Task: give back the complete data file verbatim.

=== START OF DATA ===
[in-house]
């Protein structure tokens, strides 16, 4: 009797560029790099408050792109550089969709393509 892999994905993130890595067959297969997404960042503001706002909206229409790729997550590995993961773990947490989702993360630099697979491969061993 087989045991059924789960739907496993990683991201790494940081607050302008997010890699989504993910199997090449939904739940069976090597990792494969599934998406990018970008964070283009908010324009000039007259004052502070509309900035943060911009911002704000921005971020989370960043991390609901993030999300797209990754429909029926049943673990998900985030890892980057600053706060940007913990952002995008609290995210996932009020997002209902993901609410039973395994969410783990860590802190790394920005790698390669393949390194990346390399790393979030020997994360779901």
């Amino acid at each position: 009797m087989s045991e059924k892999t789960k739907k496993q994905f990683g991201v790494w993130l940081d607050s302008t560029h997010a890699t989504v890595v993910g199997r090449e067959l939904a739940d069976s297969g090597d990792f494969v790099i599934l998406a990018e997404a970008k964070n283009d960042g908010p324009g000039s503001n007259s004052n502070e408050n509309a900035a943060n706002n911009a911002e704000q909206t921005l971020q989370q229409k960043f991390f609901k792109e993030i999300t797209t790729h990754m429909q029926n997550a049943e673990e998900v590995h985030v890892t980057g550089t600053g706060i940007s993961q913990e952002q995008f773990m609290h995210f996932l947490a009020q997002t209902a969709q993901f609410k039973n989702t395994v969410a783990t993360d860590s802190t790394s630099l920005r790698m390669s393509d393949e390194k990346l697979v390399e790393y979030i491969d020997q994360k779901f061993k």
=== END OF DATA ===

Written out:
[in-house]
């Protein structure tokens, strides 16, 4: 009797560029790099408050792109550089969709393509 892999994905993130890595067959297969997404960042503001706002909206229409790729997550590995993961773990947490989702993360630099697979491969061993 087989045991059924789960739907496993990683991201790494940081607050302008997010890699989504993910199997090449939904739940069976090597990792494969599934998406990018970008964070283009908010324009000039007259004052502070509309900035943060911009911002704000921005971020989370960043991390609901993030999300797209990754429909029926049943673990998900985030890892980057600053706060940007913990952002995008609290995210996932009020997002209902993901609410039973395994969410783990860590802190790394920005790698390669393949390194990346390399790393979030020997994360779901």
């Amino acid at each position: 009797m087989s045991e059924k892999t789960k739907k496993q994905f990683g991201v790494w993130l940081d607050s302008t560029h997010a890699t989504v890595v993910g199997r090449e067959l939904a739940d069976s297969g090597d990792f494969v790099i599934l998406a990018e997404a970008k964070n283009d960042g908010p324009g000039s503001n007259s004052n502070e408050n509309a900035a943060n706002n911009a911002e704000q909206t921005l971020q989370q229409k960043f991390f609901k792109e993030i999300t797209t790729h990754m429909q029926n997550a049943e673990e998900v590995h985030v890892t980057g550089t600053g706060i940007s993961q913990e952002q995008f773990m609290h995210f996932l947490a009020q997002t209902a969709q993901f609410k039973n989702t395994v969410a783990t993360d860590s802190t790394s630099l920005r790698m390669s393509d393949e390194k990346l697979v390399e790393y979030i491969d020997q994360k779901f061993k």